Skip to main content

Caktus Ship It! Day 2014 Q3 Post-Mortem - Part 1: Proof of Concept in Under an Hour

Today was one of our very fun Ship It! Day events at Caktus Group and the first in our new office. It snuck up on a lot of us, what with the busy move we're still settling down from, but it also is a great chance to unwind and to really enjoy our new shared workspace.

I'm going to start ending these events with a personal post-mortem on what I worked on. I decided to learn about WebRTC by building a tool I'd love to have with friends: a shared music player. The problem is simple: some of us think the room is to quiet and some of us like quiet. What we need is a way to play music together with headphones.

The goal was a simple app that can play MP3s. Everyone with the app open should be able to play songs and everyone connected would listen at the same time. We all hear the same thing. If someone leaves, they'll take their music with them.

So, I set about this yesterday afternoon (when our Ship It festivities officially begin) and I had a vague idea where I wanted to start. I had seen an interesting proof-of-concept called instant.io which provided file sharing in the browser. What made it novel from other demos was its use of BitTorrent as the sharing mechanism, so it could be used to effectively distribute a large file to a large number of recipients efficiently!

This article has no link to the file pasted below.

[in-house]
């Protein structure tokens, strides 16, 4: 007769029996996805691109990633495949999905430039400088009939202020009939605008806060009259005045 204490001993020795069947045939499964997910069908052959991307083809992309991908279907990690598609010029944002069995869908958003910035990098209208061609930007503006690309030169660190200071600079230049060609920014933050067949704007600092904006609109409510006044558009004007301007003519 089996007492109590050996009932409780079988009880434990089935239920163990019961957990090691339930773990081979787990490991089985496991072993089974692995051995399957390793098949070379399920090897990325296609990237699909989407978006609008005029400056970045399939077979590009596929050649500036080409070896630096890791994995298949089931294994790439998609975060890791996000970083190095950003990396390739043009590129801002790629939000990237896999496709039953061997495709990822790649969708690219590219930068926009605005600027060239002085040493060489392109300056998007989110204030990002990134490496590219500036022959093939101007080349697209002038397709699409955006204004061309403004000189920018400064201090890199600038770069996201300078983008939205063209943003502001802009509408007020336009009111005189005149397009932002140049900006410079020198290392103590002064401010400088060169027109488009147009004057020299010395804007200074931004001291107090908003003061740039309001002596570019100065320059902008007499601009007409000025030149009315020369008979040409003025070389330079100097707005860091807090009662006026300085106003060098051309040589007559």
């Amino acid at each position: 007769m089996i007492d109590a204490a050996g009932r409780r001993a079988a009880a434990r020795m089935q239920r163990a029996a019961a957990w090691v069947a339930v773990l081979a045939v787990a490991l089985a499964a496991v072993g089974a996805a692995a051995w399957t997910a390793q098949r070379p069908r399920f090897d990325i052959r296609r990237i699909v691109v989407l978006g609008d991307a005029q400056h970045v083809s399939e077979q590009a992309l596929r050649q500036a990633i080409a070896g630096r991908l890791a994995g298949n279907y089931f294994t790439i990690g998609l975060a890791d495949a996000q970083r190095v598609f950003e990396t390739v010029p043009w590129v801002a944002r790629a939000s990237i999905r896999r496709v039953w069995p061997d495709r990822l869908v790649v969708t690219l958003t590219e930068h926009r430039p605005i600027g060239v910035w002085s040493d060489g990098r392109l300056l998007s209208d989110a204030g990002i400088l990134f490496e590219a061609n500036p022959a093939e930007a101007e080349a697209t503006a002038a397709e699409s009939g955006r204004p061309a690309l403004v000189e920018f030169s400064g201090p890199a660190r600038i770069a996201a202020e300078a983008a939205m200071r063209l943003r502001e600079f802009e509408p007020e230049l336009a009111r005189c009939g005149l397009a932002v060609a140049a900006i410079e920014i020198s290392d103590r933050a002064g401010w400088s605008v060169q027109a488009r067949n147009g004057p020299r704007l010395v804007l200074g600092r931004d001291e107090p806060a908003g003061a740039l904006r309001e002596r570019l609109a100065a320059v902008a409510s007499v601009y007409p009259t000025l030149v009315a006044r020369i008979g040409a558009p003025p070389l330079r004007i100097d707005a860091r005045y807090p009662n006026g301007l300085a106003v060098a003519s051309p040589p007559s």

My starting theory was
BitTorrent combined with Winamp, in your Browser
So I set on this task by cloning the instant.io repository and running it locally, which was a little more trouble than I expected. The actual setup of the project was pretty odd, and depended on things specific to the owners machine. What I did learn from instant.io was to find my way to the WebTorrent project, on top of which instant.io was built.

I cleaned up the repository I had cloned to run a bit easier on my machine and started pulling examples from the WebTorrent website. I quickly got the file sharing working locally, dropping files onto one browser and seeing download links appear in the second.

So far, so good!

The next step was rudimentary music playing. I dropped a simple HTML5 audio tag into the page
<audio controls />
And took a look at where the instant.io code was rendering its download links after completing the transfer of a file from one peer to the next. It was easy enough to find where it looped through the files of a completed torrent and wrote the links into the page.

torrent.files.forEach(function (file) {
    file.createReadStream().pipe(concat(function (buf) {
      var a = document.createElement('a')
      a.download = file.name
      a.href = URL.createObjectURL(new Blob([ buf ]))
      a.textContent = 'download ' + file.name
      log.innerHTML += a.outerHTML + '
    }))
  })

A torrent can contain multiple files, and that was a fact that I had neglected, but for the current testing I just assumed that I'm only dropping one file at a time and I just take the first file in the torrent. It was very easy to assign the Data URI being generated here to the audio tag and trigger playback.
  var file = torrent.files[0]
  file.createReadStream().pipe(concat(function (buf) {
    var a = document.querySelector('audio')
    a.src = URL.createObjectURL(new Blob([ buf ]))
    a.play()
  }))